Hooks and Filters together are a powerful duo, and one of the main reasons of WordPress’ successful evolution into a web development framework for so many companies.

To a certain degree, hooks are supported in all major frameworks, but vary in trigger times. Obviously, a framework like, for example, Kohana won’t have a “publish_post” hook, but might have a “post-controller” hook (it does – in the form of system.post-controller) which executes after a controller is finished performing its action.

URL Routing and SEO Friendly URLs

A very important parameter if you are looking towards building a news/content application or website. The URL structure plays a very important role in SEO as we all know, and WordPress has a powerful Permalink functionality through which you can have different types of permalinks for content or pages depending on your requirements.

URL rewriting also plays a crucial role in a complex web application where your URL contains many GET parameters and the URL becomes too long and complex. Like many frameworks, WordPress provides a Rewrite API through which you can play with the URL structure and customize it as per your requirements, though admittedly, WP does this in an incredibly user friendly manner.

Almost all frameworks support URL routing, among which Laravel provides a decent user-friendly routing API followed by Yii, Zend, CakePHP and others.

Caching

If you are looking at a high performance application serving millions of users, you need to have a caching mechanism in place. WordPress has a built in Transient API which provides database level caching functionality to be used in your application. If you are looking for a more advanced caching mechanism with all the controls in your hand, then plugins like W3 Total Cache will serve this purpose. Use this way to manage cache without much overhead.

Again, most frameworks support this. Some examples include Yii and Laravel, both of which provide a very easy caching mechanism, arguably better than WordPress’, through which you can boost you application’s performance.

Templates

WordPress Templates deal with presenting your content. If you are familiar with the MVC architecture, you can relate templates to views. One page can be assigned multiple templates. So even if data is same, the styling will vary.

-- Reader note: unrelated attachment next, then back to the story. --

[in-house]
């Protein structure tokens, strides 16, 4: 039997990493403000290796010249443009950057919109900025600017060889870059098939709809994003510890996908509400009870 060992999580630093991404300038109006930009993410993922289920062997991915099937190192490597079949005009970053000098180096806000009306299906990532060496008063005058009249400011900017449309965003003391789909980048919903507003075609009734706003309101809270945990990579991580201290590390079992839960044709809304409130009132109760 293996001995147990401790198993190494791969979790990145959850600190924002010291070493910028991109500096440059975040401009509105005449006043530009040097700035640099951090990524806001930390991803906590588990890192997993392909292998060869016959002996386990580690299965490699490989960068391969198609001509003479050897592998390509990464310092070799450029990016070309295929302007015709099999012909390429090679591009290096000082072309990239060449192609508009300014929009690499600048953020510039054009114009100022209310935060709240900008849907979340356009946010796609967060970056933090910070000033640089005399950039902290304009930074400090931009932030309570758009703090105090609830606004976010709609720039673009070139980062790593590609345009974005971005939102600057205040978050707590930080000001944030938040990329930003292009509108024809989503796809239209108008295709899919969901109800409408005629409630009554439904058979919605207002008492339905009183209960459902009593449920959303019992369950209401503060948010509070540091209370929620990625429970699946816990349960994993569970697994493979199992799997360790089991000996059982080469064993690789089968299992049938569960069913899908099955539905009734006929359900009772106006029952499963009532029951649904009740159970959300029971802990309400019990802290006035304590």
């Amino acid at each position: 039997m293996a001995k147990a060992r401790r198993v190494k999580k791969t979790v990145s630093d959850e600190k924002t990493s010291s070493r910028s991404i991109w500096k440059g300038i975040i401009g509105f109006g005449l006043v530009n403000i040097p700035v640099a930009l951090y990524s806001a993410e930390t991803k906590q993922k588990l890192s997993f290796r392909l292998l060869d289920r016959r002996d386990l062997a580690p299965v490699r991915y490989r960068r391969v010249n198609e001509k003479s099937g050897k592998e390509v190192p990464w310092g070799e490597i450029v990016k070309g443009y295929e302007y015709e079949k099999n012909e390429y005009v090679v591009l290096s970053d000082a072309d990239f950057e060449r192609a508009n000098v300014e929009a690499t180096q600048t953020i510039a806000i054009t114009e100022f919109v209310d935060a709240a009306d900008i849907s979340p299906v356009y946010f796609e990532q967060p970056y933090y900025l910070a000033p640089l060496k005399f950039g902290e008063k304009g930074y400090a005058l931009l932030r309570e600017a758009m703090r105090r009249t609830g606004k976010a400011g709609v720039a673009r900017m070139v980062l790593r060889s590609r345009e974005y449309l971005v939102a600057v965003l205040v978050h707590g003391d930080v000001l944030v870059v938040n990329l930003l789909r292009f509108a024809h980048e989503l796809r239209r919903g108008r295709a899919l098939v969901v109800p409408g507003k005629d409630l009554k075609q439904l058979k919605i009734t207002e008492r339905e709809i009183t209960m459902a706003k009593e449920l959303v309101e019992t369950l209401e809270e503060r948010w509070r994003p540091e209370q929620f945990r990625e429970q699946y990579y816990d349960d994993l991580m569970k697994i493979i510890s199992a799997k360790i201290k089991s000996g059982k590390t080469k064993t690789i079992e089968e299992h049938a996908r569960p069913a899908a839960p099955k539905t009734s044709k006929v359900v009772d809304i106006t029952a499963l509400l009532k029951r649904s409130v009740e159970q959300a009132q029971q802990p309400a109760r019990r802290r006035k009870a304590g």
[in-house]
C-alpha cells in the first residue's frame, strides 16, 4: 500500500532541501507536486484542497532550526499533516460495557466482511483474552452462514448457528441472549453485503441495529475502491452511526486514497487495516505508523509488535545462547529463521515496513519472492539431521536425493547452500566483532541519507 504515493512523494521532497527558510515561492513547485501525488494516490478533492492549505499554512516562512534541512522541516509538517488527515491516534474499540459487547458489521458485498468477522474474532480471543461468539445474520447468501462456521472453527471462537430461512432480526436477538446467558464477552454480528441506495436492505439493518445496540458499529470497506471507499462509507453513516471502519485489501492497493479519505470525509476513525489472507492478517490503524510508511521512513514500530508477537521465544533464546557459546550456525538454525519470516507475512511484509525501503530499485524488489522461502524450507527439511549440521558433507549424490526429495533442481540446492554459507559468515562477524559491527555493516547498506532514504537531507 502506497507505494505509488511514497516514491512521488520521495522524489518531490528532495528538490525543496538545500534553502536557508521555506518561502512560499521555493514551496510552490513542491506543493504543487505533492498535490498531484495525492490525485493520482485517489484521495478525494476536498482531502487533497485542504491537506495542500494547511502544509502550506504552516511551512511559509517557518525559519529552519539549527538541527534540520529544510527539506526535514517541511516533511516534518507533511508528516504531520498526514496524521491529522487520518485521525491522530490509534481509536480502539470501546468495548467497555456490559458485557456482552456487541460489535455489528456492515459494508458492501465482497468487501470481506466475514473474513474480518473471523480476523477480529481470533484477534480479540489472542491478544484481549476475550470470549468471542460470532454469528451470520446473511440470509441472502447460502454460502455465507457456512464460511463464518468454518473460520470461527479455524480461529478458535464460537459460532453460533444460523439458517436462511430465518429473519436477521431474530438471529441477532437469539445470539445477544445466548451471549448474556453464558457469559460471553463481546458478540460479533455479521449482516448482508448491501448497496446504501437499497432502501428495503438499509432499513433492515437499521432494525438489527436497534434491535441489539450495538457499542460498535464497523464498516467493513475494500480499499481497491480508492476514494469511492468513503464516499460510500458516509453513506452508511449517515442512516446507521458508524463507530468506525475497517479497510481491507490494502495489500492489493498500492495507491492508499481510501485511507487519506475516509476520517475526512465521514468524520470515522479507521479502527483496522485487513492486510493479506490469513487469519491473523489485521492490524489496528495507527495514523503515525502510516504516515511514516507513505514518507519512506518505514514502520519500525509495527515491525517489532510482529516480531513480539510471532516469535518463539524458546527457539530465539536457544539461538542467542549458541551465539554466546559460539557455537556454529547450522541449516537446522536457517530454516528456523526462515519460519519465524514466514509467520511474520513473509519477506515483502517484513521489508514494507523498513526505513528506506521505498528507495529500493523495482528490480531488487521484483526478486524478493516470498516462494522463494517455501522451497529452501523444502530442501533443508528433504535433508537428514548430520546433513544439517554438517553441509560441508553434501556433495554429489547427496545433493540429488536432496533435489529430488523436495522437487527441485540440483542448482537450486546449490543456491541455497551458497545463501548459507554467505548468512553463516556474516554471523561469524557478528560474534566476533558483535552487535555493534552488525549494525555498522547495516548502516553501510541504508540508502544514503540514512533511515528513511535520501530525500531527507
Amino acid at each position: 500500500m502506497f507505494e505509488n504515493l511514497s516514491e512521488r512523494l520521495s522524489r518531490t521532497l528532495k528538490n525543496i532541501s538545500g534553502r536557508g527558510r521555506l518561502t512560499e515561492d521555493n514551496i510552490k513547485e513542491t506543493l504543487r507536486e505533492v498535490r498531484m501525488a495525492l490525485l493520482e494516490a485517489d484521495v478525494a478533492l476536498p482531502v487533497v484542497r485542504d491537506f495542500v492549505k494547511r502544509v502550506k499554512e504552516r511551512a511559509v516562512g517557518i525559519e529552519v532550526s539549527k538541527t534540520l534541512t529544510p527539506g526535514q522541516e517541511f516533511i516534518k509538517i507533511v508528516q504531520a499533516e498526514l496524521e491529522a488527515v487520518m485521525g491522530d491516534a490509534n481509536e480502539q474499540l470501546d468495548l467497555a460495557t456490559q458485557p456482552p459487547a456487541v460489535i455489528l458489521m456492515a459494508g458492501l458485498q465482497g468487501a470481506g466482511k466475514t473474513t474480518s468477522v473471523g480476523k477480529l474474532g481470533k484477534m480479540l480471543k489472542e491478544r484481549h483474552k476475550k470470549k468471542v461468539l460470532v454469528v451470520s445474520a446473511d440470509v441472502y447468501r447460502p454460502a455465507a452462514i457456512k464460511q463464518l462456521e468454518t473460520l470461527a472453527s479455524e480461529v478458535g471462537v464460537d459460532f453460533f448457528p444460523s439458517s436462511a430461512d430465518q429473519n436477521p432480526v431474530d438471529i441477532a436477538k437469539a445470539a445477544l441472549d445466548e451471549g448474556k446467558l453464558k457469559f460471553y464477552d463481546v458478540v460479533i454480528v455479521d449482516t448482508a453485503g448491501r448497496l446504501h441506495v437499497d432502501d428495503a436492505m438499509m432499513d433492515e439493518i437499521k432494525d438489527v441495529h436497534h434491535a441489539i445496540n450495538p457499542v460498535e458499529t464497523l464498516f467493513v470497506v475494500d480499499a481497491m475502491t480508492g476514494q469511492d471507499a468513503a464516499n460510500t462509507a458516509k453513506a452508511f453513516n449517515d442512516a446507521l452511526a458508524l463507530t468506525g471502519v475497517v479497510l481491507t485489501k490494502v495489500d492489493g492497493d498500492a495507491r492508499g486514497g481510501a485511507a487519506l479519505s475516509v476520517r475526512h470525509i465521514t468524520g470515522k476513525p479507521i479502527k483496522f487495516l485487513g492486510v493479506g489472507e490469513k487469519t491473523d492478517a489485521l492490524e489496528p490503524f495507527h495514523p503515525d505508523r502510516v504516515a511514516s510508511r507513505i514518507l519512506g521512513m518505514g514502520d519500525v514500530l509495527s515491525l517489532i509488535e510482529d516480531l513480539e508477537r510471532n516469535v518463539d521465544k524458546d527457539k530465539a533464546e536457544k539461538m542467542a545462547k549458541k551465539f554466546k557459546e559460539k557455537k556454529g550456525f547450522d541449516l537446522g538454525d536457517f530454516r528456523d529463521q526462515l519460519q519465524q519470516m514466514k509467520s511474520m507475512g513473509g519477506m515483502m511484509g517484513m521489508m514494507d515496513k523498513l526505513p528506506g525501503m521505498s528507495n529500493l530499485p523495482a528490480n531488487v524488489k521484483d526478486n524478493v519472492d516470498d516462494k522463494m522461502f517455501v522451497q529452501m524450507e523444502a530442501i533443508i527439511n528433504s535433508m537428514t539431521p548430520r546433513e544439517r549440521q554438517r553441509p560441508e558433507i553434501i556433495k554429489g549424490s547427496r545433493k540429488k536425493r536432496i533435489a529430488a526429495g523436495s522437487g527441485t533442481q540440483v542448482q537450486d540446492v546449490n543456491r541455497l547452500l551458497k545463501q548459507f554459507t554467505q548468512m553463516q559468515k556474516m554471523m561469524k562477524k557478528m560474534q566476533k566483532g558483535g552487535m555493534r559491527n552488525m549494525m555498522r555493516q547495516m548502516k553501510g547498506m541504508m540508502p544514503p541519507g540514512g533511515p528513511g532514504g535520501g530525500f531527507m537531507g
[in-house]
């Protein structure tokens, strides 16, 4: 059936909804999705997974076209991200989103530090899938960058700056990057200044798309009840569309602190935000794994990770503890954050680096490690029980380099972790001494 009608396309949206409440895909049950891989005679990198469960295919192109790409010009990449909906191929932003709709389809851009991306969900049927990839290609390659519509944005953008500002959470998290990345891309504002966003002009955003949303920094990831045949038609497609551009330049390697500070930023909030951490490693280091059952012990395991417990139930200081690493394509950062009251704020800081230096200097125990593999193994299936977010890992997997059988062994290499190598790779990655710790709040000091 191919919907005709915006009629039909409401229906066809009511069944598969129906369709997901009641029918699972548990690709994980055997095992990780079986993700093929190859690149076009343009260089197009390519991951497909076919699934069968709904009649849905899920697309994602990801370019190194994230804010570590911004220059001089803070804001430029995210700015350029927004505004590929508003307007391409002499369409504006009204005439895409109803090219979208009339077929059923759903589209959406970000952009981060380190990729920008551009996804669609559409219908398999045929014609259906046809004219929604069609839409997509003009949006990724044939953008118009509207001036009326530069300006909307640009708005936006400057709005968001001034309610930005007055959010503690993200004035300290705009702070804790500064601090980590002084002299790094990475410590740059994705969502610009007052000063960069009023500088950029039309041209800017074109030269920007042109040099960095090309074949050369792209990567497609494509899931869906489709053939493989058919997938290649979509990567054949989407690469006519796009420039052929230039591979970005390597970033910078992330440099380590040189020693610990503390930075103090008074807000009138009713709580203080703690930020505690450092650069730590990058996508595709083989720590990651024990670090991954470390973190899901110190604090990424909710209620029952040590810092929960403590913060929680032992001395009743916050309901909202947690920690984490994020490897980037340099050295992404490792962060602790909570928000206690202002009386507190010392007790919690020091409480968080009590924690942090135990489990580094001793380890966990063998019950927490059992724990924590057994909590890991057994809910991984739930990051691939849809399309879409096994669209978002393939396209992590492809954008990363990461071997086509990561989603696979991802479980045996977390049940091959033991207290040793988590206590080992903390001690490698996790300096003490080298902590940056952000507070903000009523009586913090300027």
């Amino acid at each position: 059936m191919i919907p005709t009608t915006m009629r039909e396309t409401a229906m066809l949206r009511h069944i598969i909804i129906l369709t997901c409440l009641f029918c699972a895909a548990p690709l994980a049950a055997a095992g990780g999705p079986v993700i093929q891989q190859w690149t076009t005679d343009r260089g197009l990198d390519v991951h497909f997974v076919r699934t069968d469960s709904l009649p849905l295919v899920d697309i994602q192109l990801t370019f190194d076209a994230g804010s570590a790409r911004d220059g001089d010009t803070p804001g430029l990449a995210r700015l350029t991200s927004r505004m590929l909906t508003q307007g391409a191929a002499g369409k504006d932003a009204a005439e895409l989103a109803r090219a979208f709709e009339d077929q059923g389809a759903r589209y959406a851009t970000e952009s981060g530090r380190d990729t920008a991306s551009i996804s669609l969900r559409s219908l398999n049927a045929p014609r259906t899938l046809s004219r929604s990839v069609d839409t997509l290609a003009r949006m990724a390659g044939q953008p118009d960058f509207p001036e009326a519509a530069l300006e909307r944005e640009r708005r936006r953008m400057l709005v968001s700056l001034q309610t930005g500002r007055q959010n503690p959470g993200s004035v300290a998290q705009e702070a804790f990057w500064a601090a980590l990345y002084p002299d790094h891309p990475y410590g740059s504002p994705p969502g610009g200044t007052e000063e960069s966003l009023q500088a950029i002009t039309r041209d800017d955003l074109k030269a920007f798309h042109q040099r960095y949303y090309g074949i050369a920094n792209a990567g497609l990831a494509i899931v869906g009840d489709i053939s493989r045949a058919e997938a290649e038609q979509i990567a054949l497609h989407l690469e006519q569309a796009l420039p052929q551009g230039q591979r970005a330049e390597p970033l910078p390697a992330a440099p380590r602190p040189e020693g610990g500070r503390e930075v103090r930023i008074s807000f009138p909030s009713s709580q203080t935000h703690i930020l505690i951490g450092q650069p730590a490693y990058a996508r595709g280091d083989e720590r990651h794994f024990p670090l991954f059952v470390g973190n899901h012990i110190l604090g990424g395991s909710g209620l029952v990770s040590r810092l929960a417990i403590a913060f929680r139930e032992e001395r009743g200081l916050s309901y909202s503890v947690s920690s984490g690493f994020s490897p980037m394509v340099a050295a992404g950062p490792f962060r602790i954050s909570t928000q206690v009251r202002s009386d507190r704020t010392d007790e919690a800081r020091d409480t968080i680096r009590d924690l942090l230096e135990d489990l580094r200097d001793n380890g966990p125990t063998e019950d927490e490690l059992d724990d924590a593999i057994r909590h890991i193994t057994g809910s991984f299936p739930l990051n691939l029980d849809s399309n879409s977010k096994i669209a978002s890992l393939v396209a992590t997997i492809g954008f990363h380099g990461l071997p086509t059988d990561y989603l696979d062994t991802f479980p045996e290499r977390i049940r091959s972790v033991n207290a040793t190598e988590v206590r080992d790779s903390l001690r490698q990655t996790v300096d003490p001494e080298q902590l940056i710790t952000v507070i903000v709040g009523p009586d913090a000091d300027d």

Considering other frameworks, Laravel and Phalcon have amazing templating engines built in, while other frameworks have their own solutions as well.

What about MVC ?

These were all the major features that make WordPress a complete web application development framework if we compare it to the other frameworks on the market, but what about MVC? Almost every web framework nowadays follows the MVC architecture. Indeed, WordPress does not follow this architecture due to dedicated support for backwards compatibility with older deployments. In spite of this, efforts are being made to make WP follow the MVC pattern – you can check out WP MVC and Tina MVC.

Conclusion

WordPress is by no means a drop-in replacement for other frameworks, but makes for a decent alternative, providing most, if not all features covered by already popular frameworks. One thing to be worried about is its performance and overhead due to functions you may not exactly be needing for your particular app, but as far as developing functionality in it goes – WordPress can indeed rival some of the best frameworks out there, even if it is “just” a CMS.

Hope you enjoyed reading the article. Comments are welcome!

We teamed up with SiteGround
To bring you up to 65% off web hosting, plus free access to the entire SitePoint Premium library (worth $99). Get SiteGround + SitePoint Premium Now